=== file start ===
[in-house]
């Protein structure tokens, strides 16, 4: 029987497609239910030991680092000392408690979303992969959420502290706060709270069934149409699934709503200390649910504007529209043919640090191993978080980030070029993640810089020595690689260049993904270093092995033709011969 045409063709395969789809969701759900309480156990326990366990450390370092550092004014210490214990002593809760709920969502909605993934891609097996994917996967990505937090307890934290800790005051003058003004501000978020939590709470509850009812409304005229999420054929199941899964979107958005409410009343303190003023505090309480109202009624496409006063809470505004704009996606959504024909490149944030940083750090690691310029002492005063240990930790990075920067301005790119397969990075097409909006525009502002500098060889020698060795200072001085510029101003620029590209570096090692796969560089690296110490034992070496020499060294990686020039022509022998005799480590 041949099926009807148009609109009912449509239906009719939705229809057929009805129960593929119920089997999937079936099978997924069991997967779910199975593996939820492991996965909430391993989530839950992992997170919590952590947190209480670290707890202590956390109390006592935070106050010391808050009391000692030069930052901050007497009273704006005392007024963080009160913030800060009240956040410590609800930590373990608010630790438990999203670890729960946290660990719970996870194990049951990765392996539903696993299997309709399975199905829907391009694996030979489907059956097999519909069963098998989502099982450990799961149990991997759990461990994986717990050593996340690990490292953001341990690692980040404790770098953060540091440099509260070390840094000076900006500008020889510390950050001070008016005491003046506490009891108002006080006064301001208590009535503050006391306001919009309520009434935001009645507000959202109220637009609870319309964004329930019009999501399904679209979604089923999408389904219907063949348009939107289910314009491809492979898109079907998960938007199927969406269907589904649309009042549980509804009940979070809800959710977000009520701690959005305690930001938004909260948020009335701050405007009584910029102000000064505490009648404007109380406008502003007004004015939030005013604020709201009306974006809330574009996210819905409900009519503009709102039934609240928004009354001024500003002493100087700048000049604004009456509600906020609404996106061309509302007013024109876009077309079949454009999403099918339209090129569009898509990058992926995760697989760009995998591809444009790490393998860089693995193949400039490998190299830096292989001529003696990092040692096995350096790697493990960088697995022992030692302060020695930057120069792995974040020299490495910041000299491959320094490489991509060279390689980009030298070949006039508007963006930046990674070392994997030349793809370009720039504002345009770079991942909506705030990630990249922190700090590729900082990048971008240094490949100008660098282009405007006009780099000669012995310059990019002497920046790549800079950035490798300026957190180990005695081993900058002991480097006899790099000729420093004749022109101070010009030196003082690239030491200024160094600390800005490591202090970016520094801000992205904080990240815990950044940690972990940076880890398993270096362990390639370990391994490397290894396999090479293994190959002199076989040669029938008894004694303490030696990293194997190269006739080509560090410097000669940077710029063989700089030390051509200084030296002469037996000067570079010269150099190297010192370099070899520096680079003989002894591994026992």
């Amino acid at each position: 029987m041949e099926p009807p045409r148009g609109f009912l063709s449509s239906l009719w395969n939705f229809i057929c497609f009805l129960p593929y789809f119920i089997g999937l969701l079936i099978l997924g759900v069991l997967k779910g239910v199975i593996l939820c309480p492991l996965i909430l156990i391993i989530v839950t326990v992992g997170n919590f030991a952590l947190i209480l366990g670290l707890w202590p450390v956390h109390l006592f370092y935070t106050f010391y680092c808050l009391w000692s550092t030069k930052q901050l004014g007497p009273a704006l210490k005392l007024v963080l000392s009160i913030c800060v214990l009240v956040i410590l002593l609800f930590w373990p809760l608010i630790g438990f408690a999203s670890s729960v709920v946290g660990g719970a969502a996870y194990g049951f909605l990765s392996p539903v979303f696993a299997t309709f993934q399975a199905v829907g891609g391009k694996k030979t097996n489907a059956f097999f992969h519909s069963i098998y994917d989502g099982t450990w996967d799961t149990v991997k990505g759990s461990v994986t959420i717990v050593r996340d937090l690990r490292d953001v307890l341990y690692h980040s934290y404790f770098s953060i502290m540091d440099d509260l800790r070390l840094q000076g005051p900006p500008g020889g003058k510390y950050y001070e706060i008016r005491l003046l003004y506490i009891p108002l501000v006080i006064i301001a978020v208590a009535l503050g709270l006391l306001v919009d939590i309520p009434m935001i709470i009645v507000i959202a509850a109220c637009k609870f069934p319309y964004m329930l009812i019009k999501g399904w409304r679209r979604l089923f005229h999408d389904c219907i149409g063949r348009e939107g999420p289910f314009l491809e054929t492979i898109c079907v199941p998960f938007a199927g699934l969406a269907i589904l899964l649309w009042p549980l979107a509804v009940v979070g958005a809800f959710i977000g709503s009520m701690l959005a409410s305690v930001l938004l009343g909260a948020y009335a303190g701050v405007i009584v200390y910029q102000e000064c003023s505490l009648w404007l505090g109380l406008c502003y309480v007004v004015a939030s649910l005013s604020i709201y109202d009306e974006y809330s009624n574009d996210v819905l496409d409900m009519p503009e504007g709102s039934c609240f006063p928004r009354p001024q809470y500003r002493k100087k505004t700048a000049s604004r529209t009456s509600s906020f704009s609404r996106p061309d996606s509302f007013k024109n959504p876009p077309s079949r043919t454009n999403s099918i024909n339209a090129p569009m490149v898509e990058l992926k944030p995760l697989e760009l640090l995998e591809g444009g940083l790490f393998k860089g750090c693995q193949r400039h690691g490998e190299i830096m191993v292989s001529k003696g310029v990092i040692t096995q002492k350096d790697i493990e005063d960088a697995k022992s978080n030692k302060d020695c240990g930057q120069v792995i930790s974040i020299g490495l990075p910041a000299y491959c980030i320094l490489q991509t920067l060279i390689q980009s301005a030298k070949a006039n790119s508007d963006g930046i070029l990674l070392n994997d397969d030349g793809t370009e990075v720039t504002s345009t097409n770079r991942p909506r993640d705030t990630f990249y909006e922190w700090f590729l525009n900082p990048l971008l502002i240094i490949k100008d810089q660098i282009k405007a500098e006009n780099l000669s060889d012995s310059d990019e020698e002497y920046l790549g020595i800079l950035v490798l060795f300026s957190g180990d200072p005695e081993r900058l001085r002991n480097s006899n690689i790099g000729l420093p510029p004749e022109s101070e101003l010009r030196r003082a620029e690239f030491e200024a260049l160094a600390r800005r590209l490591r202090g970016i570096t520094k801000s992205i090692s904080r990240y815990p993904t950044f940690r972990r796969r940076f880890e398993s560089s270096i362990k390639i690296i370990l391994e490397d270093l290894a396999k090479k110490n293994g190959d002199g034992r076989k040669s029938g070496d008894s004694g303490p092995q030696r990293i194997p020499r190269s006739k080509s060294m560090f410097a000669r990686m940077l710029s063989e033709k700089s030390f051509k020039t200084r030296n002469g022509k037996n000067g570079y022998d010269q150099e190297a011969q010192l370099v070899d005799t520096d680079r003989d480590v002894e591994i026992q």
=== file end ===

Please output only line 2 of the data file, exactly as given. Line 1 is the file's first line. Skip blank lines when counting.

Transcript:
């Protein structure tokens, strides 16, 4: 029987497609239910030991680092000392408690979303992969959420502290706060709270069934149409699934709503200390649910504007529209043919640090191993978080980030070029993640810089020595690689260049993904270093092995033709011969 045409063709395969789809969701759900309480156990326990366990450390370092550092004014210490214990002593809760709920969502909605993934891609097996994917996967990505937090307890934290800790005051003058003004501000978020939590709470509850009812409304005229999420054929199941899964979107958005409410009343303190003023505090309480109202009624496409006063809470505004704009996606959504024909490149944030940083750090690691310029002492005063240990930790990075920067301005790119397969990075097409909006525009502002500098060889020698060795200072001085510029101003620029590209570096090692796969560089690296110490034992070496020499060294990686020039022509022998005799480590 041949099926009807148009609109009912449509239906009719939705229809057929009805129960593929119920089997999937079936099978997924069991997967779910199975593996939820492991996965909430391993989530839950992992997170919590952590947190209480670290707890202590956390109390006592935070106050010391808050009391000692030069930052901050007497009273704006005392007024963080009160913030800060009240956040410590609800930590373990608010630790438990999203670890729960946290660990719970996870194990049951990765392996539903696993299997309709399975199905829907391009694996030979489907059956097999519909069963098998989502099982450990799961149990991997759990461990994986717990050593996340690990490292953001341990690692980040404790770098953060540091440099509260070390840094000076900006500008020889510390950050001070008016005491003046506490009891108002006080006064301001208590009535503050006391306001919009309520009434935001009645507000959202109220637009609870319309964004329930019009999501399904679209979604089923999408389904219907063949348009939107289910314009491809492979898109079907998960938007199927969406269907589904649309009042549980509804009940979070809800959710977000009520701690959005305690930001938004909260948020009335701050405007009584910029102000000064505490009648404007109380406008502003007004004015939030005013604020709201009306974006809330574009996210819905409900009519503009709102039934609240928004009354001024500003002493100087700048000049604004009456509600906020609404996106061309509302007013024109876009077309079949454009999403099918339209090129569009898509990058992926995760697989760009995998591809444009790490393998860089693995193949400039490998190299830096292989001529003696990092040692096995350096790697493990960088697995022992030692302060020695930057120069792995974040020299490495910041000299491959320094490489991509060279390689980009030298070949006039508007963006930046990674070392994997030349793809370009720039504002345009770079991942909506705030990630990249922190700090590729900082990048971008240094490949100008660098282009405007006009780099000669012995310059990019002497920046790549800079950035490798300026957190180990005695081993900058002991480097006899790099000729420093004749022109101070010009030196003082690239030491200024160094600390800005490591202090970016520094801000992205904080990240815990950044940690972990940076880890398993270096362990390639370990391994490397290894396999090479293994190959002199076989040669029938008894004694303490030696990293194997190269006739080509560090410097000669940077710029063989700089030390051509200084030296002469037996000067570079010269150099190297010192370099070899520096680079003989002894591994026992």